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The Tree of Life
     

The Tree of Life

by Hugh Nissenson, Margo Jefferson (Introduction)
 

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Finalist for the National Book Award and the PEN/Faulkner Award

"This small novel works like a laser beam, penetrating the American experience with searing and concentrated intensity."—Los Angeles Times

"The Tree of Life is one of the most powerful, original, and disturbing books that I have read in a long time. Hugh Nissenson has

Overview

Finalist for the National Book Award and the PEN/Faulkner Award

"This small novel works like a laser beam, penetrating the American experience with searing and concentrated intensity."—Los Angeles Times

"The Tree of Life is one of the most powerful, original, and disturbing books that I have read in a long time. Hugh Nissenson has caught the voice of the old-time diary keeper just exactly. It's uncanny, marvelous, so direct and deceptively simple that you know what pains he has taken.The book is a work of art and no one who reads it will ever forget it."—David McCullough

"It is a tale more moving and haunting than one thinks it can possibly be."—The Village Voice

The year is 1811. Having suffered a loss of faith, Thomas Keene, Congregational minister from New England, abandons the East and moves to Richland County on the Ohio frontier. The Tree of Life is Keene's journal: stories and jottings appear alongside accounting entries and poems, coarse jokes and sermons, woodcuts and maps. In this "Waste Book," Keene conveys his longing for a young widow, his fascination with John Chapman (Johnny Appleseed), and his resolve in the face of the growing enmity between his fellow settlers and the Delaware Indians. The Tree of Life reveals a man of intellect and passion as he confronts the raw country.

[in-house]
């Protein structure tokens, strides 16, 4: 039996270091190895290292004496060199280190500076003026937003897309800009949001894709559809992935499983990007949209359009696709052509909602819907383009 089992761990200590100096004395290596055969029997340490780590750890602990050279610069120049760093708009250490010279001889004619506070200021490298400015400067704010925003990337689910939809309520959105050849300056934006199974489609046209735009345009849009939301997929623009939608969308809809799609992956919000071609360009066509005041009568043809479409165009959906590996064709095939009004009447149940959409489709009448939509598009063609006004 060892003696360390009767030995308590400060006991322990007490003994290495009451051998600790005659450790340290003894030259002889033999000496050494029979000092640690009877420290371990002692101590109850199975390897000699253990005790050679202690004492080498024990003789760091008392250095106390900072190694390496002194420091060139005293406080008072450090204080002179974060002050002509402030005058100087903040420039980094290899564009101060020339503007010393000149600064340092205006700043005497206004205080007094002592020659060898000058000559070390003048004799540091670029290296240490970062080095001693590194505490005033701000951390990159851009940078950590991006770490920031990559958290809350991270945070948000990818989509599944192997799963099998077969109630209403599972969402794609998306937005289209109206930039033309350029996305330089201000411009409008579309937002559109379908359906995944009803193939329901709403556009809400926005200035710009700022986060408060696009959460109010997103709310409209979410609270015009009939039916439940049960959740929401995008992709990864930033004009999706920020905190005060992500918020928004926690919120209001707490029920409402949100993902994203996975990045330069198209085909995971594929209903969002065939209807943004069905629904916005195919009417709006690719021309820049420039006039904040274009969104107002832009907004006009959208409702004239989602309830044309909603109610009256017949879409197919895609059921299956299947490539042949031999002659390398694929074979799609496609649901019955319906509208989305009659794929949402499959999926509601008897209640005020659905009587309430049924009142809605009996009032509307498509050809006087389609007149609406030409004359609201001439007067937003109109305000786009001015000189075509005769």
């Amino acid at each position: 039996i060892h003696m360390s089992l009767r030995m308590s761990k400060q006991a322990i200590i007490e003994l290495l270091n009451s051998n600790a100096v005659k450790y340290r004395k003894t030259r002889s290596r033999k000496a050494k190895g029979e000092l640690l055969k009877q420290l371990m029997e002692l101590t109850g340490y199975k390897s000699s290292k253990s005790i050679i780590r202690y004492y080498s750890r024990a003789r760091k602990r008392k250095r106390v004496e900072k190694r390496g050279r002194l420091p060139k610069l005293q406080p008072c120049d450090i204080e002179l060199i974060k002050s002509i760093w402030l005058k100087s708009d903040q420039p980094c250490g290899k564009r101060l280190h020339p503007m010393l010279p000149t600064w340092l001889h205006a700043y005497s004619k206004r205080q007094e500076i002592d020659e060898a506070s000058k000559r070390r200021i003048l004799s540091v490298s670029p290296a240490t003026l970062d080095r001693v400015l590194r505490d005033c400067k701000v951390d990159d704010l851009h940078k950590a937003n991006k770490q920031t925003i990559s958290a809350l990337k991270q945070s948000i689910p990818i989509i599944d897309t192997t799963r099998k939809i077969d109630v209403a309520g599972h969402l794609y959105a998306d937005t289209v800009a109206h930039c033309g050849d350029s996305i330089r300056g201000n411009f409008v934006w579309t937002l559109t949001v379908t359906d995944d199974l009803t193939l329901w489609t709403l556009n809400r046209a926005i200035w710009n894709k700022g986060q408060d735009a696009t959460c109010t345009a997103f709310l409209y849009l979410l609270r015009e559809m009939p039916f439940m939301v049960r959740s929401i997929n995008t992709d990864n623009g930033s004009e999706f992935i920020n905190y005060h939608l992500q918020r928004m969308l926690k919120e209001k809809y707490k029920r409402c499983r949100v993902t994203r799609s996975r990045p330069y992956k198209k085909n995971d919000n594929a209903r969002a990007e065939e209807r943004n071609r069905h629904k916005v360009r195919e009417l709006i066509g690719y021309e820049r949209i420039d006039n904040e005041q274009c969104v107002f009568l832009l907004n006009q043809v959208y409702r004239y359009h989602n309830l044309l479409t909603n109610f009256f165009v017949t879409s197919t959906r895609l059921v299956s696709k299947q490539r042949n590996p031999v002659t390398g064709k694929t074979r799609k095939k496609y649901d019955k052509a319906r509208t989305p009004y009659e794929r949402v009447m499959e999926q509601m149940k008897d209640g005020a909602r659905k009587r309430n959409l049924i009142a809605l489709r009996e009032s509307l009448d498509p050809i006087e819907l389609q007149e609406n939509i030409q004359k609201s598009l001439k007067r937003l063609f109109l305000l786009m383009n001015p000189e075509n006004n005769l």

"The juxtaposition of horror and information perfectly captures the genius of this imagined diary…Scarcely a word is wasted. Hardly an aspect of the struggle to found a new civilization remains untouched. The Tree of Life dramatizes, sometimes with almost unbearable intensity, the American dream and its attendant nightmare."—Time Magazine

"[The Tree of Life] confronts us where our deepest and most disturbing fantasies intersect with our sense of history…Given the richness of its texture and the strength of whichever of its threads one pursues, one can imagine that its force will grow and take an ever tighter grip on our understanding of the American past. It is a book that plants deep seeds."—New York Times

"A beautifully paced book…[it] allows the shocks and resonances to gather slowly, the way they do in life when you are taking everything in, but cannot yet allow yourself to admit how much you've been affected…In thrall to the powers Mr. Nissenson has invoked and wielded with such fearful symmetry—the powers of documentation and of vision—we can only read on."—Margo Jefferson, from her new Introduction

Hugh Nissenson (1933–2013) was born in New York City. After graduating from Swarthmore College, he published his first short story in Harper's Magazine in 1958. He taught writing at Yale, Barnard, and Auburn Theological Seminary, and was the author of a memoir, three collections of short stories and journals, and many novels.

Margo Jefferson is a Pulitzer Prize-winning cultural critic. She has been a staff writer for The New York Times and Newsweek; her reviews and essays have appeared in New York Magazine, Grand Street, Vogue, Harper's and many other publications.

Editorial Reviews

From the Publisher

Praise for Hugh Nissenson and The Tree of Life

Finalist for the National Book Award and the PEN/Faulkner Award

"This small novel works like a laser beam, penetrating the American experience with searing and concentrated intensity."—Los Angeles Times